I don’t get sick is what I tell everyone. And I don’t. I go to the doctor when I have to get prescriptions refilled.
Over the years my doctor visits get more and more interesting. Things happen during them other than the doctor telling me to raise my right arm and cough.
There was one such visit when I really did have a serious problem. I had this problem with my feet, more specifically my big toe. The toenail was ingrown.
You know I don’t do feet. My problems with feet begin and end with my own. They are gross, and mine are the most grotesque – what I like to call “Beast Feet.”
I was at the doctor for treatment of my ingrown big toenail the day they were using a nursing intern from the local nursing school wrapping up the last six weeks of her nursing degree.
I knew we were in trouble when she entered the examination room wearing this too big, too friendly smile. Those of you who know me know I am not an expressively happy person. While I may be feeling mirth inside, on the outside my demeanor maintains a persistent state of scowl.
I might look aggravated but I’m not. It’s just easier not to smile. They say it takes just four muscles to smile, but those four muscles are holding up a lot of cheek.
The intern’s name was Buffy and Buffy carried a pen disguised as a flower, a daisy in fact.
I hate pens disguised as flowers. It’s like flavored beer and coffee. I want beer to taste like beer and coffee to taste like coffee. I don’t want blueberries in my beer as much as I don’t want to write with a pen that looks like a flower. If it writes I want it to look like a writing utensil.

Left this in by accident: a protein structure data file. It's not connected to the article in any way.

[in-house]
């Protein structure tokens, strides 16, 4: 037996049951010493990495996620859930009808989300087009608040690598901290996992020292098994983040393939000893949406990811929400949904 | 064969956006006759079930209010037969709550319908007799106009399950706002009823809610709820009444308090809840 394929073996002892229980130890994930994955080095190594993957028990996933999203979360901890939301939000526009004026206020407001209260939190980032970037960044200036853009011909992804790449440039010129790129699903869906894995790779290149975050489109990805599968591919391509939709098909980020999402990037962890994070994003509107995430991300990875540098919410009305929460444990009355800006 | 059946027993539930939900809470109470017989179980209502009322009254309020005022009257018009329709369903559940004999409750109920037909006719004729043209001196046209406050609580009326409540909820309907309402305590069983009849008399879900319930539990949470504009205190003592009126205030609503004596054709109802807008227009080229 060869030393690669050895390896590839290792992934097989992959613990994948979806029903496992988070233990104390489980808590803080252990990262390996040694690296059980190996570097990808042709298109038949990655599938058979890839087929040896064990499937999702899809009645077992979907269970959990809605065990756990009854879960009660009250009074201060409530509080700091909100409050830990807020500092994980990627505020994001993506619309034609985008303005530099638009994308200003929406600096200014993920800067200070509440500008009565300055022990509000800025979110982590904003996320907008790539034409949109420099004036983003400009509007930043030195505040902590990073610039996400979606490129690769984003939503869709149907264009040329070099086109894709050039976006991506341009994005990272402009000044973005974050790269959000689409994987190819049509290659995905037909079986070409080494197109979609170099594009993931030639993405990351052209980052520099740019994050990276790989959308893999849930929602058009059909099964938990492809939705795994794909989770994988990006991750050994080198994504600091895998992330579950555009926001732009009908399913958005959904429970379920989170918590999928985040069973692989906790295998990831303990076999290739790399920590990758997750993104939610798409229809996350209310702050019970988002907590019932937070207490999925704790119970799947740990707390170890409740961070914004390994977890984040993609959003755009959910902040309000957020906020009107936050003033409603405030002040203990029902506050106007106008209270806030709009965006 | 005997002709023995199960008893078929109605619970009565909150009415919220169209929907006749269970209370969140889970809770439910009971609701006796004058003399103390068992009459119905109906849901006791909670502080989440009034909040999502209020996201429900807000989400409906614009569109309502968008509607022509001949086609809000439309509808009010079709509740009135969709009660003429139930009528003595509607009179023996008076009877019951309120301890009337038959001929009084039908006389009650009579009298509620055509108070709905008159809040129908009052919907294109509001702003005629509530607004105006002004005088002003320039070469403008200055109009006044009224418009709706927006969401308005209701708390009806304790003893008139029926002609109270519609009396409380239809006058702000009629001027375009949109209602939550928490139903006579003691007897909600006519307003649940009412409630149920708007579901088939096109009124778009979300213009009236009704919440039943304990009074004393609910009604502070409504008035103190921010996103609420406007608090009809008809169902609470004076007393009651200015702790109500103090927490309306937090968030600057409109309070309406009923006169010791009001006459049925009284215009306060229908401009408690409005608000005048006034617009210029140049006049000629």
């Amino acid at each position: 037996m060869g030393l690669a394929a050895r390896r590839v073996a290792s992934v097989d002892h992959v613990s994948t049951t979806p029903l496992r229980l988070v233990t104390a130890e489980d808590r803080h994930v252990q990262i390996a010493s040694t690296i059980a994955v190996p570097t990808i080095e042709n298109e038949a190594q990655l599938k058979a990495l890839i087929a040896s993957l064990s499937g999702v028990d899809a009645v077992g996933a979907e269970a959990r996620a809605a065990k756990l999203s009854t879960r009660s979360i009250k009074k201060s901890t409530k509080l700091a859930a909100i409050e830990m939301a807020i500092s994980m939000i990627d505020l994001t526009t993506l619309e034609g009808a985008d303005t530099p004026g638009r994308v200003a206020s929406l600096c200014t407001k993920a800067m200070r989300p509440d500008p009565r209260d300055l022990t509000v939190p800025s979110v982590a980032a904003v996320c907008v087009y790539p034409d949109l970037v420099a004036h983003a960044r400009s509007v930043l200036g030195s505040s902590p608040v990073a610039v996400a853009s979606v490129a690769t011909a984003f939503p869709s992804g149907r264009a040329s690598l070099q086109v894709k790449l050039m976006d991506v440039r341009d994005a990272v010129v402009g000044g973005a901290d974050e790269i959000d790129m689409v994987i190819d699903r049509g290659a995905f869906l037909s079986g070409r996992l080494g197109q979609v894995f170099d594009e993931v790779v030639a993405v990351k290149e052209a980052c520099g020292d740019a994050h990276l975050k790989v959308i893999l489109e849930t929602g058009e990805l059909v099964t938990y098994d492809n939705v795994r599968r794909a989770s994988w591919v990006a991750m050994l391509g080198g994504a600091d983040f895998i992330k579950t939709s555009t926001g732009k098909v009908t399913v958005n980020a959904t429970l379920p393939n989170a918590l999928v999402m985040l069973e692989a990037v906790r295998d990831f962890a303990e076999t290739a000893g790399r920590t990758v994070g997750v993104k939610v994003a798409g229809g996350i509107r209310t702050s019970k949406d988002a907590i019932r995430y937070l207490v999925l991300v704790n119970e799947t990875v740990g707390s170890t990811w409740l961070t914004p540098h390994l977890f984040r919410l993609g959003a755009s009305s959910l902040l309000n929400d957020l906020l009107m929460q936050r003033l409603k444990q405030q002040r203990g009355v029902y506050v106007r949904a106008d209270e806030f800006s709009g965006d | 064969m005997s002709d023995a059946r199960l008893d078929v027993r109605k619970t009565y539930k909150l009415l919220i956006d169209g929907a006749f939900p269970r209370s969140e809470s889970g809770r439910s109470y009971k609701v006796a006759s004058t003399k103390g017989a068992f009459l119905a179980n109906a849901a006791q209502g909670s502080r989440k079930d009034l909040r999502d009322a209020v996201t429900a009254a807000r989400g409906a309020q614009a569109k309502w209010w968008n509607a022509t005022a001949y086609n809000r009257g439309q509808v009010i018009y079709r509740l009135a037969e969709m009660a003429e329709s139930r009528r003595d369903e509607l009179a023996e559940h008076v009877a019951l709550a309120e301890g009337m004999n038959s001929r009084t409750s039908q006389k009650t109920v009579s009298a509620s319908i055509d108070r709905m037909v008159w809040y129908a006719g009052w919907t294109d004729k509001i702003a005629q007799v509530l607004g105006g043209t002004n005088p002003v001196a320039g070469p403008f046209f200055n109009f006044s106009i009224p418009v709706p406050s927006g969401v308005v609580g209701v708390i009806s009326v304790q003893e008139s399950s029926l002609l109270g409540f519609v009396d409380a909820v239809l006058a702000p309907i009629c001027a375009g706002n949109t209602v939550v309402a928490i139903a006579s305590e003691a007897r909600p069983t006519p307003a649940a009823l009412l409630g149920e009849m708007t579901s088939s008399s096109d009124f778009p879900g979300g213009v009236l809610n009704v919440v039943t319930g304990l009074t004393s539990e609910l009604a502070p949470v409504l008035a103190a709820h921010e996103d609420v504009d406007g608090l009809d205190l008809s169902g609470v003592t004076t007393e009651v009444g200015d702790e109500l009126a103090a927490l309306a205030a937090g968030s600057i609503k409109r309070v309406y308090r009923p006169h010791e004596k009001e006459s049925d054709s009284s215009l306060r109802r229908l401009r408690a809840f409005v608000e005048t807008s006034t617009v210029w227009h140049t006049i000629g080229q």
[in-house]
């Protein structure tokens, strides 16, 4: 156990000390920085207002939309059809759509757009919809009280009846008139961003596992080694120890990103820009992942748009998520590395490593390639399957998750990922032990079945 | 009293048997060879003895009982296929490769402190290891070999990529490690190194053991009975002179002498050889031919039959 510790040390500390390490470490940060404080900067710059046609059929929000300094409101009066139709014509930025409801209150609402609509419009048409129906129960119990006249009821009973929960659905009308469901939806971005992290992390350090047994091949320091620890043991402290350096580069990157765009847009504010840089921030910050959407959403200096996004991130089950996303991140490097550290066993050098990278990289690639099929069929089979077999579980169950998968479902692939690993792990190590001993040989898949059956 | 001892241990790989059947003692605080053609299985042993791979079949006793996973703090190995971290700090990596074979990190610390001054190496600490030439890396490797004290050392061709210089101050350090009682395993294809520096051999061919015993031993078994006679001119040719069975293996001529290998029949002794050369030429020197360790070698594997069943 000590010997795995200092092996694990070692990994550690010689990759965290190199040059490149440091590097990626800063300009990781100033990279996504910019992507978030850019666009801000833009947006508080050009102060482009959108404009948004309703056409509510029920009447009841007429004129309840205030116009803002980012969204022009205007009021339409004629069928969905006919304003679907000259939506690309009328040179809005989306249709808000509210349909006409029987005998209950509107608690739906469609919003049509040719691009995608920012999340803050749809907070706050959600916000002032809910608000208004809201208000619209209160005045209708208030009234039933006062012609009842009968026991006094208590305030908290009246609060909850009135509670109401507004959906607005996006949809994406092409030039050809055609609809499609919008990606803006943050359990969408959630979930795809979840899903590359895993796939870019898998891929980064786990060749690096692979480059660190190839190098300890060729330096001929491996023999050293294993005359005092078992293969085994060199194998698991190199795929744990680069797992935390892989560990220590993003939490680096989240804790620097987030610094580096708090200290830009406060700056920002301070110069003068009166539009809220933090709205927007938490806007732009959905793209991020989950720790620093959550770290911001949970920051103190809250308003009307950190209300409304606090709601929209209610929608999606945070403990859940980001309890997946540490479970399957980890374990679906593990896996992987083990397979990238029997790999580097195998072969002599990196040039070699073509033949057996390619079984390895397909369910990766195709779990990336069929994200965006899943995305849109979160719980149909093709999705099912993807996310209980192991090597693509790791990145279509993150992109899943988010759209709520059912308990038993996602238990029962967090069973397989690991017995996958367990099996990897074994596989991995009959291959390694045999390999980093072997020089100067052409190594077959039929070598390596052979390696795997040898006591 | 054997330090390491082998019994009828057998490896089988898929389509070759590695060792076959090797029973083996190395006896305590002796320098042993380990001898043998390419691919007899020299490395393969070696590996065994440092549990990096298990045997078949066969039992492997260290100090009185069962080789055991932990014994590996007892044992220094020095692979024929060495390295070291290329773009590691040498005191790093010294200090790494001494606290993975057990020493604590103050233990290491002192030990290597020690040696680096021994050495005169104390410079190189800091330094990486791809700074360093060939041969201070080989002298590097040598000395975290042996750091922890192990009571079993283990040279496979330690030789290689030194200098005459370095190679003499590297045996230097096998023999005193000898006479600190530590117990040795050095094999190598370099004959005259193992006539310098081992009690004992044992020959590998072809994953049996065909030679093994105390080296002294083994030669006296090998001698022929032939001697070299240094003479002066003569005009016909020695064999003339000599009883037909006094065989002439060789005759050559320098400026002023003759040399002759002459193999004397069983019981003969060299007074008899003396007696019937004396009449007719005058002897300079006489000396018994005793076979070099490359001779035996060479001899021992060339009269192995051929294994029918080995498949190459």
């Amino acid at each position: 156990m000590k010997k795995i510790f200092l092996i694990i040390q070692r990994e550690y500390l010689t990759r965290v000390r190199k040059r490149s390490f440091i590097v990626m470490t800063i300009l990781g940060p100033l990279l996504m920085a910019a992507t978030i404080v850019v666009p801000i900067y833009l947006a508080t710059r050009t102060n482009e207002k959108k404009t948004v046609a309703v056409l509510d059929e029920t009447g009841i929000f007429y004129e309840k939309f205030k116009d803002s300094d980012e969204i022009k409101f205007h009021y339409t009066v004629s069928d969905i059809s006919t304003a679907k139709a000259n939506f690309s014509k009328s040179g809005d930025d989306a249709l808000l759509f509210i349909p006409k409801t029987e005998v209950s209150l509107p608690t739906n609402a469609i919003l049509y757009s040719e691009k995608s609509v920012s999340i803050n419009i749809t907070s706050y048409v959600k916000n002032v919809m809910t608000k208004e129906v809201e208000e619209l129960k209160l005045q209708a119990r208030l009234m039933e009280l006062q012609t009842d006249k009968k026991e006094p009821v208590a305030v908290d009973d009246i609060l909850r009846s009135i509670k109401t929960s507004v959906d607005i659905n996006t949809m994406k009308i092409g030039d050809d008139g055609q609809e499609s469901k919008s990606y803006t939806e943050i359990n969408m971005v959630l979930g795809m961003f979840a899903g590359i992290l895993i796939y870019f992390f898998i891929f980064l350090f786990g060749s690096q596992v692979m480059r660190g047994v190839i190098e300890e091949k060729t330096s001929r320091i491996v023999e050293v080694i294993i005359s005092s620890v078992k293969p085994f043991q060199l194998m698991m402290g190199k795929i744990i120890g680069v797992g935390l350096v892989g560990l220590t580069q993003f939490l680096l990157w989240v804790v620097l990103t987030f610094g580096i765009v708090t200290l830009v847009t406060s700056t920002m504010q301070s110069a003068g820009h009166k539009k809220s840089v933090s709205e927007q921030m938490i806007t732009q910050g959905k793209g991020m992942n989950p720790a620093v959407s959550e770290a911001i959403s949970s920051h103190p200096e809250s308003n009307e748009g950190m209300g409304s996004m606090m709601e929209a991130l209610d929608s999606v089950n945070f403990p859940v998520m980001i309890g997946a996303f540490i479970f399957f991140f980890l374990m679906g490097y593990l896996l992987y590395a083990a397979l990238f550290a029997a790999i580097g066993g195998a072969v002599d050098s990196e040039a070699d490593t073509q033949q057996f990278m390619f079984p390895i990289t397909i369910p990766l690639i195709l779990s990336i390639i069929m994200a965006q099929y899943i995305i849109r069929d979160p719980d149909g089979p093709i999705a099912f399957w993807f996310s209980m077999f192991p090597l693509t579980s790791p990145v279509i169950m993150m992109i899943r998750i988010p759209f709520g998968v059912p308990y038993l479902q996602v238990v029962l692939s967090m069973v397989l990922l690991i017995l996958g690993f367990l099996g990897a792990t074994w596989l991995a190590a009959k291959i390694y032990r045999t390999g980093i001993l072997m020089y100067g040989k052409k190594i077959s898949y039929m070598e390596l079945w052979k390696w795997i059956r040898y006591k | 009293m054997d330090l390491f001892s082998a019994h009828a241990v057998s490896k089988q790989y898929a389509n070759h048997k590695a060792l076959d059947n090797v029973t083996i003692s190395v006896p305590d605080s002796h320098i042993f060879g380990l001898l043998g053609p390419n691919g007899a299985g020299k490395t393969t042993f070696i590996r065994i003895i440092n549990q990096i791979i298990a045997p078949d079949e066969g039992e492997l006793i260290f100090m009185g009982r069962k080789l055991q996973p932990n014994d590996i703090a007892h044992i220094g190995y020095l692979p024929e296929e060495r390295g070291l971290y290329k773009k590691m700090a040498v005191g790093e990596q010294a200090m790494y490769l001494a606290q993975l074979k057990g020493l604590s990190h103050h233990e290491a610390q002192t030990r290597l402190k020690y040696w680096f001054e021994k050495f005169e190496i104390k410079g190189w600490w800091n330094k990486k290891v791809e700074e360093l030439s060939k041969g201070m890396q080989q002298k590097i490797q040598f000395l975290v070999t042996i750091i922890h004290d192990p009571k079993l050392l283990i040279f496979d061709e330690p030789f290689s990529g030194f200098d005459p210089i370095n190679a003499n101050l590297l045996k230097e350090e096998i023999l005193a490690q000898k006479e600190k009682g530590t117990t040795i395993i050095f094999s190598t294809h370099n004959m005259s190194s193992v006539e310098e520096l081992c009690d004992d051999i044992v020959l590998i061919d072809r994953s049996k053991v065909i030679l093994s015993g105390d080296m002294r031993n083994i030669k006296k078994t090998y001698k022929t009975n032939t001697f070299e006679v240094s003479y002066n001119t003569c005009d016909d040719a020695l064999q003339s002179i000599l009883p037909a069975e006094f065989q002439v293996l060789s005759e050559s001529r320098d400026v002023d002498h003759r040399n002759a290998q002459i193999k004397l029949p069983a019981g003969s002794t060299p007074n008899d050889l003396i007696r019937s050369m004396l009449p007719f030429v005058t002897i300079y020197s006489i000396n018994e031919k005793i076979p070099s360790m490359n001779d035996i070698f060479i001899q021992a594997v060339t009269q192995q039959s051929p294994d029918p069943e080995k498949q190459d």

So I’m sitting there with my face in Scowl Mode as Buffy entered.
“Oh my, Mr. Brown let’s turn that frown upside down. Do we have a case of the Mondays?”
If I didn’t before Nurse Buffy walked in I did then.
“We look depressed,” she said. “You look depressed. Are we depressed?”
No, is my reply. I tell her I have a problem with my foot.
“If you are depressed, it’s okay. I’m depressed but, you see, I take these pills that make my depression go away and my days are happy and I’m smiling!”
And Buffy flashed a big, wide, and way too happy smile.
I told her again, it’s my foot. My Scowl Mode face deepened.
Nurse Buffy made a Shirley Temple face and called me Mister Grumpy Pants and said, “Okay, then let’s have a look at that grumpy toe.”
So I whipped off my sock to show her. Remember now, she asked for it.
“Oh God…” she said and visibly recoiled.
My big toe looked like somebody took a big meatball of ground beef and stuck it on the end where the toenail should be. 
“I’ll go get the doctor,” she said but I think getting the doctor required a side trip to the bathroom to give back lunch.
She never came back. When the regular nurse returned I asked, “What happened to Buffy?”
“She went home,” the nurse replied, but added, “And I don’t think she’s coming back. What did you do to her?”
I showed the nurse my hamburger big toe.
And smiled so big.
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Fanfare for the common man

  • Wednesday, May 15, 2013